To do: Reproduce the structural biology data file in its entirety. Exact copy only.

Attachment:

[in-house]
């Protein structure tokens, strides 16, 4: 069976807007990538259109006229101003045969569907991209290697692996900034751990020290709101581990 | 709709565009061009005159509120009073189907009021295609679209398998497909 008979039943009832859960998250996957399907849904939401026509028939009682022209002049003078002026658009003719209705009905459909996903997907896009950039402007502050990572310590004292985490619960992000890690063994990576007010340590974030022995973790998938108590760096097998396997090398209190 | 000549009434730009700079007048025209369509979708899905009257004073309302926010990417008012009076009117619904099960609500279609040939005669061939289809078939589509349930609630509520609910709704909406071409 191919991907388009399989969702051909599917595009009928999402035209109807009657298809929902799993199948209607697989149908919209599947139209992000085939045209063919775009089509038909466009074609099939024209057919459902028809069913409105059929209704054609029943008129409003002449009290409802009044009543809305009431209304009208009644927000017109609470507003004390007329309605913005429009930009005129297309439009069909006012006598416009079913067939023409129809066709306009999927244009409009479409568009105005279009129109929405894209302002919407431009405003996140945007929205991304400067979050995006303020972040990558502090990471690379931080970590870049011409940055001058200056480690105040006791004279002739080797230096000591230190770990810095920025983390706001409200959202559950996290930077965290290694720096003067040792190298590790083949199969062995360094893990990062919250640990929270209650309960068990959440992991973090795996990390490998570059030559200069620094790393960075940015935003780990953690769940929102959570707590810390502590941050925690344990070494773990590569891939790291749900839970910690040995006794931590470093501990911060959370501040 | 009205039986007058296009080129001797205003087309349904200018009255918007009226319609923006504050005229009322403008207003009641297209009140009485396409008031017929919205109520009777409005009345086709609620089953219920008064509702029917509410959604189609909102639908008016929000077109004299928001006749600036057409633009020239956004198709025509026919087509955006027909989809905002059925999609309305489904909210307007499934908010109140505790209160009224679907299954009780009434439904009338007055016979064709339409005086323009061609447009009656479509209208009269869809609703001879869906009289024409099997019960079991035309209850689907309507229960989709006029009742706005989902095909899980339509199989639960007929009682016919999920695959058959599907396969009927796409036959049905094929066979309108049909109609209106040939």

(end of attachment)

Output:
[in-house]
């Protein structure tokens, strides 16, 4: 069976807007990538259109006229101003045969569907991209290697692996900034751990020290709101581990 | 709709565009061009005159509120009073189907009021295609679209398998497909 008979039943009832859960998250996957399907849904939401026509028939009682022209002049003078002026658009003719209705009905459909996903997907896009950039402007502050990572310590004292985490619960992000890690063994990576007010340590974030022995973790998938108590760096097998396997090398209190 | 000549009434730009700079007048025209369509979708899905009257004073309302926010990417008012009076009117619904099960609500279609040939005669061939289809078939589509349930609630509520609910709704909406071409 191919991907388009399989969702051909599917595009009928999402035209109807009657298809929902799993199948209607697989149908919209599947139209992000085939045209063919775009089509038909466009074609099939024209057919459902028809069913409105059929209704054609029943008129409003002449009290409802009044009543809305009431209304009208009644927000017109609470507003004390007329309605913005429009930009005129297309439009069909006012006598416009079913067939023409129809066709306009999927244009409009479409568009105005279009129109929405894209302002919407431009405003996140945007929205991304400067979050995006303020972040990558502090990471690379931080970590870049011409940055001058200056480690105040006791004279002739080797230096000591230190770990810095920025983390706001409200959202559950996290930077965290290694720096003067040792190298590790083949199969062995360094893990990062919250640990929270209650309960068990959440992991973090795996990390490998570059030559200069620094790393960075940015935003780990953690769940929102959570707590810390502590941050925690344990070494773990590569891939790291749900839970910690040995006794931590470093501990911060959370501040 | 009205039986007058296009080129001797205003087309349904200018009255918007009226319609923006504050005229009322403008207003009641297209009140009485396409008031017929919205109520009777409005009345086709609620089953219920008064509702029917509410959604189609909102639908008016929000077109004299928001006749600036057409633009020239956004198709025509026919087509955006027909989809905002059925999609309305489904909210307007499934908010109140505790209160009224679907299954009780009434439904009338007055016979064709339409005086323009061609447009009656479509209208009269869809609703001879869906009289024409099997019960079991035309209850689907309507229960989709006029009742706005989902095909899980339509199989639960007929009682016919999920695959058959599907396969009927796409036959049905094929066979309108049909109609209106040939």